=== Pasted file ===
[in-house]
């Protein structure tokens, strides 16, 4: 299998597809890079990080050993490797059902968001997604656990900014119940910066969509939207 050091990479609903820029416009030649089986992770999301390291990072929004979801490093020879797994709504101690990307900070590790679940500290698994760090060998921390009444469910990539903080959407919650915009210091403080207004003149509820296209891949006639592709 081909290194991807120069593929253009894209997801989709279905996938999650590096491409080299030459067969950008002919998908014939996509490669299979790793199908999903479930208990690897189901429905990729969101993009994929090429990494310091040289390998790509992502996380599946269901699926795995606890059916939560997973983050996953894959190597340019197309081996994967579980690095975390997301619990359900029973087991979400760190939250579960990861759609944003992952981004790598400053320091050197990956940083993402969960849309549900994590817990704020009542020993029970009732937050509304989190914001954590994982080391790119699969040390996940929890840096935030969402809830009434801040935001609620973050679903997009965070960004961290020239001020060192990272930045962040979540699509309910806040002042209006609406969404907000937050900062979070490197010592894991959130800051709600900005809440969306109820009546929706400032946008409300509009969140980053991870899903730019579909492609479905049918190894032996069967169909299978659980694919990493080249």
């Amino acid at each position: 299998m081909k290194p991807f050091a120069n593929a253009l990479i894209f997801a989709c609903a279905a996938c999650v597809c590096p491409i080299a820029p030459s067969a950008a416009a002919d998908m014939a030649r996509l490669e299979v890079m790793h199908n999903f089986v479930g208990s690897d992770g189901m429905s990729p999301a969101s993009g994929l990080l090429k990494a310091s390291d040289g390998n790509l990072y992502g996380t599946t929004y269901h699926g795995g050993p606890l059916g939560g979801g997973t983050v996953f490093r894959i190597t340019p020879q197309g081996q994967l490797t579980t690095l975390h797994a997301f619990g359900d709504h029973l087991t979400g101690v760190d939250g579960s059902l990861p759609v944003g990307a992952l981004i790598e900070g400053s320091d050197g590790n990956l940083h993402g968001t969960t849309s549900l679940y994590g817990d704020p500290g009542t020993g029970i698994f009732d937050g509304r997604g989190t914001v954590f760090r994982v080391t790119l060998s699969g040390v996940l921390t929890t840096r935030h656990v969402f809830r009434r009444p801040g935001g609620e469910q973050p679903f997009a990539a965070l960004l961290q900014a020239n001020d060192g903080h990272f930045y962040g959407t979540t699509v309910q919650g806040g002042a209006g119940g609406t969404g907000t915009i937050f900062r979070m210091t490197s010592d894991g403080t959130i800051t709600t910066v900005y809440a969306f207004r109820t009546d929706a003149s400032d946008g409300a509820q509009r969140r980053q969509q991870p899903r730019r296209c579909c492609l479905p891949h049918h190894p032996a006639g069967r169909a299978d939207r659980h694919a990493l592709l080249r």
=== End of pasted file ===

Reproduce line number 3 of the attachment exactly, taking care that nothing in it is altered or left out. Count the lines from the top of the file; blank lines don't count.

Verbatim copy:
């Amino acid at each position: 299998m081909k290194p991807f050091a120069n593929a253009l990479i894209f997801a989709c609903a279905a996938c999650v597809c590096p491409i080299a820029p030459s067969a950008a416009a002919d998908m014939a030649r996509l490669e299979v890079m790793h199908n999903f089986v479930g208990s690897d992770g189901m429905s990729p999301a969101s993009g994929l990080l090429k990494a310091s390291d040289g390998n790509l990072y992502g996380t599946t929004y269901h699926g795995g050993p606890l059916g939560g979801g997973t983050v996953f490093r894959i190597t340019p020879q197309g081996q994967l490797t579980t690095l975390h797994a997301f619990g359900d709504h029973l087991t979400g101690v760190d939250g579960s059902l990861p759609v944003g990307a992952l981004i790598e900070g400053s320091d050197g590790n990956l940083h993402g968001t969960t849309s549900l679940y994590g817990d704020p500290g009542t020993g029970i698994f009732d937050g509304r997604g989190t914001v954590f760090r994982v080391t790119l060998s699969g040390v996940l921390t929890t840096r935030h656990v969402f809830r009434r009444p801040g935001g609620e469910q973050p679903f997009a990539a965070l960004l961290q900014a020239n001020d060192g903080h990272f930045y962040g959407t979540t699509v309910q919650g806040g002042a209006g119940g609406t969404g907000t915009i937050f900062r979070m210091t490197s010592d894991g403080t959130i800051t709600t910066v900005y809440a969306f207004r109820t009546d929706a003149s400032d946008g409300a509820q509009r969140r980053q969509q991870p899903r730019r296209c579909c492609l479905p891949h049918h190894p032996a006639g069967r169909a299978d939207r659980h694919a990493l592709l080249r």